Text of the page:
Mon, 29 July 2019
From Jonathan Rosenbaum, 1001 Movies You Must See Before You Die:
"Antonio Ricci (Lamberto Maggiorani), an unemployed worker in postwar Rome, finds a job putting up movie posters after his wife pawns the family's bedsheets to get his bicycle out of hock. But right after he starts work the bike is stolen, and with his little boy Bruno (Enzo Staiola) in tow he crisscrosses the city trying to retrieve it, encountering various aspects of Roman society, including some of the more active class differences, in the process.
"This masterpiece - the Italian title translates as 'bicycle thieves' - is one of the key works of Italian Neorealism. French critic Andre Bazin also recognized it as one of the great communist films. The fact that it received the 1949 Oscar for Best Foreign Language Film suggests that it wasn't perceived that way in the United States at the time. Ironically, the only thing American censors cared about was a scene in which the little boy urinates on the street. For some followers of auteur theory the film lost some of its power because it didn't derive from a single creative intelligence. A collaboration between screenwriter Cesare Zavattini, Vittorio De Sica, nonprofessional actors, and many others, the production is so charged with a common purpose that there is little point in even trying to separate achievements.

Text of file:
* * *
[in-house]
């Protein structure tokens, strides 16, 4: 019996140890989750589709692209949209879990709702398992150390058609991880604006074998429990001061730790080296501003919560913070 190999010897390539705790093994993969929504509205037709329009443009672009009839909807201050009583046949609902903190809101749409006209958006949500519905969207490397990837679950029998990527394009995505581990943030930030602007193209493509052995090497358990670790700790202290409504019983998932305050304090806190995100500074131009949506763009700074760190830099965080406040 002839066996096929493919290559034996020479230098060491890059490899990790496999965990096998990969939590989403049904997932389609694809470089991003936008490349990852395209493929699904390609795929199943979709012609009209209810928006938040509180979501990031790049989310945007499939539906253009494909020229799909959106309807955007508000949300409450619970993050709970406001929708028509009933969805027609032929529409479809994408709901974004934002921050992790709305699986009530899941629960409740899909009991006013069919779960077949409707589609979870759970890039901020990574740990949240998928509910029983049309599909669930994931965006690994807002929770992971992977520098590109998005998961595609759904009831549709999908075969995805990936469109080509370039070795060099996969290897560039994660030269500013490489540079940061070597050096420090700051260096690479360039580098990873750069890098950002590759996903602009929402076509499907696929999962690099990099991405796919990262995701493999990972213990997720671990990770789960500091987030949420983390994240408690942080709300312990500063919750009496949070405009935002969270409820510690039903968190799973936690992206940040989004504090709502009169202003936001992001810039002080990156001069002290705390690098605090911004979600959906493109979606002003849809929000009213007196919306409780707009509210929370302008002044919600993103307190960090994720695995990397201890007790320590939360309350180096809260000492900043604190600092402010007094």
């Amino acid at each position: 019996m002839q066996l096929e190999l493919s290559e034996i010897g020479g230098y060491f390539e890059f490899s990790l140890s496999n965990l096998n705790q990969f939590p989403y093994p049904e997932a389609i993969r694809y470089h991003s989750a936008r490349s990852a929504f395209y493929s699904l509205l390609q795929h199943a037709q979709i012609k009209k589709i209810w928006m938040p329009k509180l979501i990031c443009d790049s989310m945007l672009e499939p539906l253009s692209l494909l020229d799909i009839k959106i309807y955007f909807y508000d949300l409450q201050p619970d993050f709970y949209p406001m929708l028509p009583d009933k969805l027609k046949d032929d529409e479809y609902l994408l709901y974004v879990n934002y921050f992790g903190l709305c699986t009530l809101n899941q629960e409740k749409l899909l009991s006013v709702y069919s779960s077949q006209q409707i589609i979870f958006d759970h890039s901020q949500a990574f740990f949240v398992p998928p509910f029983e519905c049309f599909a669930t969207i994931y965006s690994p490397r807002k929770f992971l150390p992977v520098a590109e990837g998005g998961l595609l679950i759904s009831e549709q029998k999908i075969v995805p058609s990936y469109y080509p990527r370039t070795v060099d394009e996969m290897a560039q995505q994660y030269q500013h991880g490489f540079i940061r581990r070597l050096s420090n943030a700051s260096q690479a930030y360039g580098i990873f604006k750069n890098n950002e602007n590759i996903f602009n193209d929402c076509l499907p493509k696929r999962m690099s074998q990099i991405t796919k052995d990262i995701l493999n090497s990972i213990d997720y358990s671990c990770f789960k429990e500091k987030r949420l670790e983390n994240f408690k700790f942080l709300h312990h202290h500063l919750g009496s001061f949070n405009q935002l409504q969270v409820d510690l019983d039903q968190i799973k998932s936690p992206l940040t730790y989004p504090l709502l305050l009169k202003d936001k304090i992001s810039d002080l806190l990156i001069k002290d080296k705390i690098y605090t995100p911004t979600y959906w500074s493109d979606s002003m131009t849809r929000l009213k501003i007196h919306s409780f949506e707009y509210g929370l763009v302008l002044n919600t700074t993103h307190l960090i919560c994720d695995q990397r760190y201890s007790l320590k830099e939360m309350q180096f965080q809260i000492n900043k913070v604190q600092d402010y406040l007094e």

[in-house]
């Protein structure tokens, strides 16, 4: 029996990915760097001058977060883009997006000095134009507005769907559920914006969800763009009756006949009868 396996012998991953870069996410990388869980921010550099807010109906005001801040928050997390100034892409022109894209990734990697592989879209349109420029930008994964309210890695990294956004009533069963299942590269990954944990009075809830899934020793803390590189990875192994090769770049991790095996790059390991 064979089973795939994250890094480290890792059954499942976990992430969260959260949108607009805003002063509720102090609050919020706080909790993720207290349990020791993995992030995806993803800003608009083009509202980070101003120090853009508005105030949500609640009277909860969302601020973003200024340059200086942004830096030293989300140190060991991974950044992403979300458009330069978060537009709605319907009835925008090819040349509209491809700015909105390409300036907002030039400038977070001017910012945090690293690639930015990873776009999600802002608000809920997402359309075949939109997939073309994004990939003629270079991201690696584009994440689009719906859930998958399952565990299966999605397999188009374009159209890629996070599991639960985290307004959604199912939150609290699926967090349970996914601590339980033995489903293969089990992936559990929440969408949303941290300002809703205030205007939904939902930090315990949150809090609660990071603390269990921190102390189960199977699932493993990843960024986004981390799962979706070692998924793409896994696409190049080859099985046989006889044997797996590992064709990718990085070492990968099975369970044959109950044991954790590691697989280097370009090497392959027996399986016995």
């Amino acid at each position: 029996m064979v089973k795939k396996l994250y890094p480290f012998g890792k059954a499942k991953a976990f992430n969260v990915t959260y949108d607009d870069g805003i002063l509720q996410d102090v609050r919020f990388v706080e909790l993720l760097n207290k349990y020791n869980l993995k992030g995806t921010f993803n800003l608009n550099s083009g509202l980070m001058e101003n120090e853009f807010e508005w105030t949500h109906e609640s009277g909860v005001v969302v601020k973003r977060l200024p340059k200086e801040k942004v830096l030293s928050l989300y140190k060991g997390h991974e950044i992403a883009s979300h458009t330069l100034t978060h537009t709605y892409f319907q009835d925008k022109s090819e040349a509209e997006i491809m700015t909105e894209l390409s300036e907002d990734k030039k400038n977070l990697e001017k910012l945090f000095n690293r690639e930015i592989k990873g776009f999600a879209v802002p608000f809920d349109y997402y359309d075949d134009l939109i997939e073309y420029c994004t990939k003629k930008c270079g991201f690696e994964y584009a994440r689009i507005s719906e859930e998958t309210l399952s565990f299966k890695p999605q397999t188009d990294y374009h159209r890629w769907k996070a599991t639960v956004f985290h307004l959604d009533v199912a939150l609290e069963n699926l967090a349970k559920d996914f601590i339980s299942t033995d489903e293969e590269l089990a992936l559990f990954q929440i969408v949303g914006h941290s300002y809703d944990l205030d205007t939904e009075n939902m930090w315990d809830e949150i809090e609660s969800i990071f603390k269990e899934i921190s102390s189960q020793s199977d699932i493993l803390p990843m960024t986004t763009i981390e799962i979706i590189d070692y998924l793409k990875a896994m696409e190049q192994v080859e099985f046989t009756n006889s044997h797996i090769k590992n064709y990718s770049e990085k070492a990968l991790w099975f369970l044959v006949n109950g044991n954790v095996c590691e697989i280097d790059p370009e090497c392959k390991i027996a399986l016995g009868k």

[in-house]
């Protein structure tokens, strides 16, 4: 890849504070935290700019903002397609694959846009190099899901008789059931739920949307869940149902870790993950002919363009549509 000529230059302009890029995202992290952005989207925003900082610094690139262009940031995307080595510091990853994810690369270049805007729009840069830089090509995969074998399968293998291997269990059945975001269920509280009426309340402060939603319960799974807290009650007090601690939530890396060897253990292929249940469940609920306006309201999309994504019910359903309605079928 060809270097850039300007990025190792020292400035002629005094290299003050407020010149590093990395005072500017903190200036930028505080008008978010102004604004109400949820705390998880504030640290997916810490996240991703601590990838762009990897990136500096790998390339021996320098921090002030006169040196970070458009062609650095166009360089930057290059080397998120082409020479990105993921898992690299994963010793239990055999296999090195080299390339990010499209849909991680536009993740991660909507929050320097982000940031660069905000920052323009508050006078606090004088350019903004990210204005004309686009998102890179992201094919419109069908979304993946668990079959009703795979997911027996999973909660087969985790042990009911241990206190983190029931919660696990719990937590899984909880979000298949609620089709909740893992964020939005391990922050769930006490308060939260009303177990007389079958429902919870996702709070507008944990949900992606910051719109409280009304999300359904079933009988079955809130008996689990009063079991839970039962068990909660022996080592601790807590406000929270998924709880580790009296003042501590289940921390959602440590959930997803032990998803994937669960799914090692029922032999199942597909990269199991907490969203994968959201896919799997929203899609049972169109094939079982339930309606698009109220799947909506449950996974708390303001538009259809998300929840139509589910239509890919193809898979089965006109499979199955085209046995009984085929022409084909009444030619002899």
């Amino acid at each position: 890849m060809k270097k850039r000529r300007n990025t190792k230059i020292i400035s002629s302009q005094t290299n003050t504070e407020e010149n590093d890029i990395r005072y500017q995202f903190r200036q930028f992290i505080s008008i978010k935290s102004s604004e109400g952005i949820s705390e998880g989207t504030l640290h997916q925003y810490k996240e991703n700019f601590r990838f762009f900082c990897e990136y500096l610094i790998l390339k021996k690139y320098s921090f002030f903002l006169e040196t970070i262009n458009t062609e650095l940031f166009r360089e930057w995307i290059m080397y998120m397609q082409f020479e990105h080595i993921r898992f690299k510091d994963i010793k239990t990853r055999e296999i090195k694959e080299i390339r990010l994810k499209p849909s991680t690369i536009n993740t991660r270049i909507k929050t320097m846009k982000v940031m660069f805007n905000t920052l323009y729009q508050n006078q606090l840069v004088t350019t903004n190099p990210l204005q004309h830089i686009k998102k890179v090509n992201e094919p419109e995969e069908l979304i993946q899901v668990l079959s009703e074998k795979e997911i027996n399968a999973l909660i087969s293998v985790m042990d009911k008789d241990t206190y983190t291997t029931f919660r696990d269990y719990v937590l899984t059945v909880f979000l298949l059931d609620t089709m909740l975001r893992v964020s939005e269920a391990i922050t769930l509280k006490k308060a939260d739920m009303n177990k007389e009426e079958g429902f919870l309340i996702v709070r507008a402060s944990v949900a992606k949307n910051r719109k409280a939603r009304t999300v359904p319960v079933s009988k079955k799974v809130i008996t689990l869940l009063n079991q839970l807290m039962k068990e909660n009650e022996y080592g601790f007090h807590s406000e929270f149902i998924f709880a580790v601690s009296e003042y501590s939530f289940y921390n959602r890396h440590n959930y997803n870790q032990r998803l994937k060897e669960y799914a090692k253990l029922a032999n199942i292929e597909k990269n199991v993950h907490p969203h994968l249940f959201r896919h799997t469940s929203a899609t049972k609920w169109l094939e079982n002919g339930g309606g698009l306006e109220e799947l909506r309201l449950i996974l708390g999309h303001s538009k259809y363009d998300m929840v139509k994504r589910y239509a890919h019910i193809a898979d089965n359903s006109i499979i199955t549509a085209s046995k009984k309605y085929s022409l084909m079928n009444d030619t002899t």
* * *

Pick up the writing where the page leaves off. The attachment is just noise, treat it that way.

"The Bicycle Thief contains what is possibly the greatest depiction of a relationship between a father and son in the history of cinema, full of subtle fluctuations and evolving gradations between the two characters in terms of respect and trust, and it's an awesome heartbreaker. It also has its moments of Chaplinesque comedy - the contrasting behavior of two little boys having lunch at the same restaurant. Set alongside a film like Life is Beautiful (1997), it provides some notion of how much mainstream world cinema and its relation to reality has been infantilized over the past half century."
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